domboy said,

A common UI that works and makes sense on all these devices?? I thought that perhaps it might works, but I'm no longer sure it is a good idea. A common API yes, common UI, hmm.

Of course, I may end up eating my words if Modern UI or whatever gets tweaked to where it makes sense on at least desktops, laptops, and tablets/convertibles. I bought a Surface RT because I was wanting a convertible, and Windows 8 does make sense on this kind of device. That said, if it lacked the desktop I would not have bought it... and I'm one of those that runs the jailbreak because I want to run desktop apps on it as well. I don't like the idea of user lockout. I guess we'll see how this plays out.

Problem with your theory that metro is here and accepting it. Is that Microsoft is hoping Windows 8 will be adapted by businesses...

And I don't know of any businesses that will accept having to deal with a metro page. You can make individuals accept it...but Microsoft makes it's biggest profits by selling bulk licenses to companies.

And if you can't get companies to jump on that metro train...then you have to adapt to them.

texasghost said,
Problem with your theory that metro is here and accepting it. Is that Microsoft is hoping Windows 8 will be adapted by businesses...

And I don't know of any businesses that will accept having to deal with a metro page. You can make individuals accept it...but Microsoft makes it's biggest profits by selling bulk licenses to companies.

And if you can't get companies to jump on that metro train...then you have to adapt to them.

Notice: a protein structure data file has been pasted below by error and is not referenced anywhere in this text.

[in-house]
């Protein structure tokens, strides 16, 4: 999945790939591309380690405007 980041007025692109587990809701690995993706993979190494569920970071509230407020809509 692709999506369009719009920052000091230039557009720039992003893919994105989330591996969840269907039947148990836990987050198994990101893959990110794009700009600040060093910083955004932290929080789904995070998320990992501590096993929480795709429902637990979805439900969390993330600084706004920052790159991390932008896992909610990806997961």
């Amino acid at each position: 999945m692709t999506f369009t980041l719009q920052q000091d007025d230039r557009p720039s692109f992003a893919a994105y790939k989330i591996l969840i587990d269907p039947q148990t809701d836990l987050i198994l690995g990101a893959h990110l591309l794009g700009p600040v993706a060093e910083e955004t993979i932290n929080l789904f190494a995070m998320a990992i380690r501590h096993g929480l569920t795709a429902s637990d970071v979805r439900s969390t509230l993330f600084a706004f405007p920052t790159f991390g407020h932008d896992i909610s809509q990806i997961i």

Companies aren't tied to the Start Menu. Eventually, they'll adopt it, as it provides more of a useful layout than the desktop or start menu combined.

Auditor said,
Slow and steady getting there. I hope soon MS gets back to it sense and make Metro completely optional in a same way as they have WMC. People who still like Metro will have the option to enable it if they want and those who don't like it will be happy in their desktop. Forcing consumer to tablet interface is/was flawed strategy and it brings more resistance from consumers than gaining market share.

There already is such an option... but in Windows Server 2012/R2 - you have to optionally install User Experience Enhancement or whatever it's called - can't remember. Sadly I don't see them brining that down to Windows Client...

LegendaryRamzi said,

Are you saying they should stop trying or continue working technologies that have no future?
This is exactly what I respect in some companies. They are not afraid to try new (even radical) ideas.
Just like palm webOS or google wave silverlight had an impact on products that succeed/replace it.

Not at all. I use a fair few MS techs. Im just saying that assuming Win32 is going away and going to be replaced with Metro as the future of the OS just because Microsoft says so doesn't mean squat. Microsoft are a business at the end of the day and if metro falls on it's arse they will have no choice but to "back pedal" or reach common ground to please the majority of it's users or we will end up with another XP situation.